Some of you might just be hearing right now. "And especially those who keep the words of this prophecy, that are written in it, for the time is near." so the time was at hand for these things to happen. Closes the book, Revelation 22:7, "behold, I am coming quickly. Blessed is he who keeps the words of this book." matter of fact, Revelation is unique from every other book 'cause there's a blessing pronounced in the beginning, a blessing at the end, and a warning at the end. A curse is pronounced on anybody who would have the audacity to altar or hide the things that are contained within it. So I would think that if there's ever a time in the history of the church when God's people ought to be studying Revelation, if he says the time was at hand for the fulfillment of those things when it was first delivered, it's especially at hand now. So, again, Revelation 22:10, "do not seal up the words of the prophecy of the book, for the time is at hand." it says there's a blessing. Do not seal it up. It's something that should be understood. And you know one reason I think God put Revelation where he did? 'Cause as you read Revelation, in order to understand it, you got to read the rest of the Bible. It is there as an encouragement to acquaint yourselves with all the scriptures.

Because if you want to understand what's coming, he said you got to know what's happened in the past. Best way to understand the future is be acquainted with history. Best way to understand the book of Revelation is to be acquainted with Bible history and be reading the other stories in the Bible. So we're gonna get into chapter one and we're not gonna do it exhaustively. Chapter one, you have the introduction to Revelation. You got these seven churches, which are really seven stages. Matter of fact, while I’m talking about this, there are actually seven sets of seven in the book of Revelation. Of course, the introduction we'll get to in just a moment. You've got the seven churches in chapters two and three. Then you've got seven scenes. We get the seven churches on earth. And then you get the seven scenes in heaven. And we'll get to that and that's in chapters four and five. Then you've got the seven seals of Revelation, seven trumpets, seven signs. That's talking about Revelation 12-13. There's seven signs that are given, seven plagues, and then the seven final visions. So even the book of Revelation is perfectly, mathematically divided up into sevens of seven. It's like Jesus said. "How often shall I forgive my brother," Peter asked him. "Seventy times seven." and so even the book is divided up there in that way. Before this is over, I should probably assemble a good outline that--just a summary of the book. Many of you in your Bibles--my Bible I’ve been using since I came to central church. I use the open Bible.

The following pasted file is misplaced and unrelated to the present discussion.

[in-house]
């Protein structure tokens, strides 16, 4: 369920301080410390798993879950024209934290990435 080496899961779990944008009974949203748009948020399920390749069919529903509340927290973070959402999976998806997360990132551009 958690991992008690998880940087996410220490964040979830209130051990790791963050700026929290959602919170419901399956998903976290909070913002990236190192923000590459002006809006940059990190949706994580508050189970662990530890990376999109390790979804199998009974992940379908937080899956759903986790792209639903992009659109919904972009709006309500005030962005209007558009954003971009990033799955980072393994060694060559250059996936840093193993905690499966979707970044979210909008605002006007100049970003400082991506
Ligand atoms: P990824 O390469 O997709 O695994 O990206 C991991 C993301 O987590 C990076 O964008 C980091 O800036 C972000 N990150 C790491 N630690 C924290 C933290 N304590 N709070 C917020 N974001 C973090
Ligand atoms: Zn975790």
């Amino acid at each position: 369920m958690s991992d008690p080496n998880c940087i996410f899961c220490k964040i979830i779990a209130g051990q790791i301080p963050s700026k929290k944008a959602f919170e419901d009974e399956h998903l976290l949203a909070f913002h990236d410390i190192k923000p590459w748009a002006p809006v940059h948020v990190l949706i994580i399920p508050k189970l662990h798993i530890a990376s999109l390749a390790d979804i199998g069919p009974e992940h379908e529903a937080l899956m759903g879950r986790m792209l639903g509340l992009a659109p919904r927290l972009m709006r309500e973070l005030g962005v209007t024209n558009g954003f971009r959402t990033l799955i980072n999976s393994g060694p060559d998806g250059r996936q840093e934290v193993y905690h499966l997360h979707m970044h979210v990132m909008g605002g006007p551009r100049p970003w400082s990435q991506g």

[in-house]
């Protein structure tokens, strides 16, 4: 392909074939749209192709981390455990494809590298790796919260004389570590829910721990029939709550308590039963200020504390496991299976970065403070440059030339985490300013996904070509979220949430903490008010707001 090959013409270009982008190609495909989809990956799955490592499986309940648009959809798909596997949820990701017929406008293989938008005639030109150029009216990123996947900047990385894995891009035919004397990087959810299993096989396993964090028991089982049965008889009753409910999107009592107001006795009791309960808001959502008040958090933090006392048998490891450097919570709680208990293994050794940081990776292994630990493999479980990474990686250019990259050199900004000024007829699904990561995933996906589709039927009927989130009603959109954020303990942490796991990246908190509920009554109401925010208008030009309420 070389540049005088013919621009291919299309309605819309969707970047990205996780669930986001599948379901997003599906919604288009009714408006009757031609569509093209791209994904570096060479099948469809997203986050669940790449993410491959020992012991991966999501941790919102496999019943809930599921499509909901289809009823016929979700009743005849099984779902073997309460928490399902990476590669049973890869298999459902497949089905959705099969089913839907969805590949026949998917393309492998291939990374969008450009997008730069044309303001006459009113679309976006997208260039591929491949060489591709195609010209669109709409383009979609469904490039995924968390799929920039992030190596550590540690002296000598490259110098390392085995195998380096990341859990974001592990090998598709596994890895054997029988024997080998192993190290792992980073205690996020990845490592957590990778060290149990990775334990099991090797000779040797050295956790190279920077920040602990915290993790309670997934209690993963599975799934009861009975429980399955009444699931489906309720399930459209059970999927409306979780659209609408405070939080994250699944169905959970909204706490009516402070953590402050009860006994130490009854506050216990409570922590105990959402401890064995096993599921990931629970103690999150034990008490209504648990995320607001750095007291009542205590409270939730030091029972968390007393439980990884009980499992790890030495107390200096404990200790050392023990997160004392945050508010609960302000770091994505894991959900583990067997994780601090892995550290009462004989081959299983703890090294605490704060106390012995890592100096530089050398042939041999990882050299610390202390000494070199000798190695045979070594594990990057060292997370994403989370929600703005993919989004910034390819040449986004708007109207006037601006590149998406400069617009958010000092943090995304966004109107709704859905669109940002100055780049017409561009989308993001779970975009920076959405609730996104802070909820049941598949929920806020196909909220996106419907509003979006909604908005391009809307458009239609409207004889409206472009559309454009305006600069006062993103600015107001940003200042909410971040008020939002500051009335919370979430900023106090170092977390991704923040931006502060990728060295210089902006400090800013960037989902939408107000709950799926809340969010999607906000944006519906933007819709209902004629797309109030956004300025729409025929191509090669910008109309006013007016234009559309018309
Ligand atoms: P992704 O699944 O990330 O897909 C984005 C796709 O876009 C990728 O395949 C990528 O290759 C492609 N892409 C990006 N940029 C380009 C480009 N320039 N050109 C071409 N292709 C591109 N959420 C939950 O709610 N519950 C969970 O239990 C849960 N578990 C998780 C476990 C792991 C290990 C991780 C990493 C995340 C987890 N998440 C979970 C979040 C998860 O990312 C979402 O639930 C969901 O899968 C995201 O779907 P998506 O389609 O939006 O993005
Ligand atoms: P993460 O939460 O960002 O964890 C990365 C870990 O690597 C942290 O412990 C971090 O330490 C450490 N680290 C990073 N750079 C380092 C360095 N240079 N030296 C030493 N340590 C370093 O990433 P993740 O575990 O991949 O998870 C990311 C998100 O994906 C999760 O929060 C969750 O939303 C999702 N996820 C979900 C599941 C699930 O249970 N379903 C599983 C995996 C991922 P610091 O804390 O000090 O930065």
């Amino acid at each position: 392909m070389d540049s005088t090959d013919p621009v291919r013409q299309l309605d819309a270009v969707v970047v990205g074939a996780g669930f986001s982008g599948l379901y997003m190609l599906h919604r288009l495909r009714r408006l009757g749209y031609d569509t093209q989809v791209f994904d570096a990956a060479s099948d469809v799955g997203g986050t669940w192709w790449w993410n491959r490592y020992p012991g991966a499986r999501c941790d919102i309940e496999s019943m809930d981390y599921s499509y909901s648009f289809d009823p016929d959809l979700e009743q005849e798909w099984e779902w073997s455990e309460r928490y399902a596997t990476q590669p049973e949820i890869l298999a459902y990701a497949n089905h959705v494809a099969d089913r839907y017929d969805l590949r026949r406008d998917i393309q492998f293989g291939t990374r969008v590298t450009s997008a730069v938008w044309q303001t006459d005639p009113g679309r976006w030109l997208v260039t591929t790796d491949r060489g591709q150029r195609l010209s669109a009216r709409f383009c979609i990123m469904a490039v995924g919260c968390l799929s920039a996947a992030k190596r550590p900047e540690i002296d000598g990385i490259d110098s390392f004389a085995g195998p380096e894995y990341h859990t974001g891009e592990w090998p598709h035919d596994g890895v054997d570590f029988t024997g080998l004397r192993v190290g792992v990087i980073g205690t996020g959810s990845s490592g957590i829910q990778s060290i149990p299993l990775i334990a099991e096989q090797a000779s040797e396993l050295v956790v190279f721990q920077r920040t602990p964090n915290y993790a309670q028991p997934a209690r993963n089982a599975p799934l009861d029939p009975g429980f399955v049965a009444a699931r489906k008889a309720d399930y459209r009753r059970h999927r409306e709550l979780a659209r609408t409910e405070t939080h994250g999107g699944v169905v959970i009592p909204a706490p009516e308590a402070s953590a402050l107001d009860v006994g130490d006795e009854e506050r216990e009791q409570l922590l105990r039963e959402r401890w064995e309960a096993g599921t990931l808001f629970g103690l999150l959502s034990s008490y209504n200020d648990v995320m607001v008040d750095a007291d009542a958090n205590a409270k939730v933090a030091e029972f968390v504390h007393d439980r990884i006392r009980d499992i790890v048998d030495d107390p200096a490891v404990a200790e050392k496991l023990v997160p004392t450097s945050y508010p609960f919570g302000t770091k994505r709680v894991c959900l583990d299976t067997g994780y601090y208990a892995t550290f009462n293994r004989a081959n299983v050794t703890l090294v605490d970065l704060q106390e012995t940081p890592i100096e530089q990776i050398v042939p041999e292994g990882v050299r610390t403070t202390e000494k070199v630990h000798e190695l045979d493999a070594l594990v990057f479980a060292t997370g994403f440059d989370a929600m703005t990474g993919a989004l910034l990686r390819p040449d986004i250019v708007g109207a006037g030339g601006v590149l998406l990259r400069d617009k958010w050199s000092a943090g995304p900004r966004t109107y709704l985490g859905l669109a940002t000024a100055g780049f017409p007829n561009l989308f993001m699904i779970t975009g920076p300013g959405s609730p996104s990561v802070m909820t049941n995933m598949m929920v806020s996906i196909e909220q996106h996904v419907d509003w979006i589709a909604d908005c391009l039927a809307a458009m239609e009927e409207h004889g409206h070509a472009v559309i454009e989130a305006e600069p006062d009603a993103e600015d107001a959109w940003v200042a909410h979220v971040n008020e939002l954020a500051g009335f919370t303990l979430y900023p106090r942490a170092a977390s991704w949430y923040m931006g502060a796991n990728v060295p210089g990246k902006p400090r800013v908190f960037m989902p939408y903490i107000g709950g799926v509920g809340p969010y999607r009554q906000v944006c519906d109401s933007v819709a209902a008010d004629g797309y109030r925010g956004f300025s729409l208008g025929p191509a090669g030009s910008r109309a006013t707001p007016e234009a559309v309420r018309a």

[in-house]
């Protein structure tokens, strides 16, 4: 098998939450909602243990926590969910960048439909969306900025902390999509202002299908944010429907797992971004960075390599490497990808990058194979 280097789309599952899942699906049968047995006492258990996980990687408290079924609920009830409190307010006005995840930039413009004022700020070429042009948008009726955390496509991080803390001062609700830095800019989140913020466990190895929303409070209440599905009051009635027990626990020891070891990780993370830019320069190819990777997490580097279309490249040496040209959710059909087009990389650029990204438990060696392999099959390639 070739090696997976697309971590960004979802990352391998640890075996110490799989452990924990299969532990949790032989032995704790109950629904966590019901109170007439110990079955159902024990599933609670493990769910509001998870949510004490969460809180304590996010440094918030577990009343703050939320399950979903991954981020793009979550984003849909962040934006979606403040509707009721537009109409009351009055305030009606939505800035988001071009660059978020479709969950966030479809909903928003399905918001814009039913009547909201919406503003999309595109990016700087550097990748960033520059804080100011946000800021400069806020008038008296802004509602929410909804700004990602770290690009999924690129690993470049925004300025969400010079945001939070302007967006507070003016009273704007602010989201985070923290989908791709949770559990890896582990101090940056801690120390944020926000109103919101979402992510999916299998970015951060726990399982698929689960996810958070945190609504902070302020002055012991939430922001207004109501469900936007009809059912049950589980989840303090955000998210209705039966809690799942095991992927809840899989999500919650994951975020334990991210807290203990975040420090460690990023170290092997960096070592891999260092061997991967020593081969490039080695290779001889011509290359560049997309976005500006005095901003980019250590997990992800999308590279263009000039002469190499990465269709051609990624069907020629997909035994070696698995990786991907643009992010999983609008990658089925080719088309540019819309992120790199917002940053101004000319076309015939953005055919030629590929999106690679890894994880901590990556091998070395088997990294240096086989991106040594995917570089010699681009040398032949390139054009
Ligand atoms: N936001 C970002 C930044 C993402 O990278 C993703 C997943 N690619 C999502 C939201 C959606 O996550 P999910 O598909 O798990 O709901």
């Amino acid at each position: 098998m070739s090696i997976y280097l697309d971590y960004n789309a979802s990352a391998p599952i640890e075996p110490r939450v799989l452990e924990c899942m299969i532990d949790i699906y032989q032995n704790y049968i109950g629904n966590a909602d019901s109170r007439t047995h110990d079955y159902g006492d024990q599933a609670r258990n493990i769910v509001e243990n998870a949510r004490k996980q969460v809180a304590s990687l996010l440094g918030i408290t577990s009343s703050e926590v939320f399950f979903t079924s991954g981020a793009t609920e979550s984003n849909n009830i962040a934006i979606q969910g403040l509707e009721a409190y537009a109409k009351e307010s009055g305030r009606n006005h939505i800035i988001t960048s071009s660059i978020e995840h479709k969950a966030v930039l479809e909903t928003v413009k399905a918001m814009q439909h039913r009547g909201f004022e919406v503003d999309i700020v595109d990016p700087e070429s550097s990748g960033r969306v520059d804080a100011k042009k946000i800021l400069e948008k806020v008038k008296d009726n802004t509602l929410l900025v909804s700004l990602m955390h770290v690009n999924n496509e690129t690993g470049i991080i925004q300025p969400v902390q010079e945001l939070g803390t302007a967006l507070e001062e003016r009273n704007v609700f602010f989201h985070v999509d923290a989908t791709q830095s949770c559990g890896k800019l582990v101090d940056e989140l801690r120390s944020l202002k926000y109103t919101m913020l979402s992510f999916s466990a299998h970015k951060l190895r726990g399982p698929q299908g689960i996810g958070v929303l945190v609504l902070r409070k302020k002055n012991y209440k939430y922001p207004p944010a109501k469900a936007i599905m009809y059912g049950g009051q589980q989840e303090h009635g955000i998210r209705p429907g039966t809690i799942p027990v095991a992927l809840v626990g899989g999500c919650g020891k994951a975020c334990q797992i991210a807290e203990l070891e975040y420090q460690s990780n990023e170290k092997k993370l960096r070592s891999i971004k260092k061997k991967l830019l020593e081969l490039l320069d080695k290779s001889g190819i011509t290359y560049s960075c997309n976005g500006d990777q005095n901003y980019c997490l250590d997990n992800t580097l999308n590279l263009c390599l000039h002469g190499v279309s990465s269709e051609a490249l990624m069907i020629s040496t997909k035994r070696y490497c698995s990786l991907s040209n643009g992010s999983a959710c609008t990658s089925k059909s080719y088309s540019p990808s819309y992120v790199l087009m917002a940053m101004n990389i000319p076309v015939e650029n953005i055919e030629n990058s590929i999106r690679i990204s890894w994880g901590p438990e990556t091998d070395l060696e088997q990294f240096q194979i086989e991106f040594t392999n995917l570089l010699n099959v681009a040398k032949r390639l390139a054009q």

It's Thomas Nelson Bible publishers. And they have an outline of the book and they don't really insert any kind of denominational creed into this, but they got an outline of the book that kind of tells you how it's laid out and you can find that. They're online. There's some good kind of generic outlines of Revelation. And I recommend and invite you to do that. All right, we're gonna dive in real quick. And again, I’m not gonna be able to do a verse by verse study, but first you've got the introduction and it says here in chapter one, verse one, "the Revelation of Jesus Christ that God gave him, to show his servants things that must shortly take place." so when does the fulfillment of the prophecy of Revelation begin? Way off in the future or shortly? Now there are three or four popular ways that people interpret the book of Revelation. You know, I don't want to bore you, but I kinda got to give you this background. You got what they call the preterist, the historicist, the historicist-spiritual, and then the futurist, preterist. Just think of the word pre. And all that means is there's one group that thinks that everything in Revelation was fulfilled in the first century. It's all past. Everybody from the second century on, when they read Revelation, they looked back and said, "that's all been fulfilled." they think that Nero was the antichrist and everything that it talks about in there is all in the past." oh, there's probably 20% of evangelical Christians that believe that. Not a lot. It's a small group.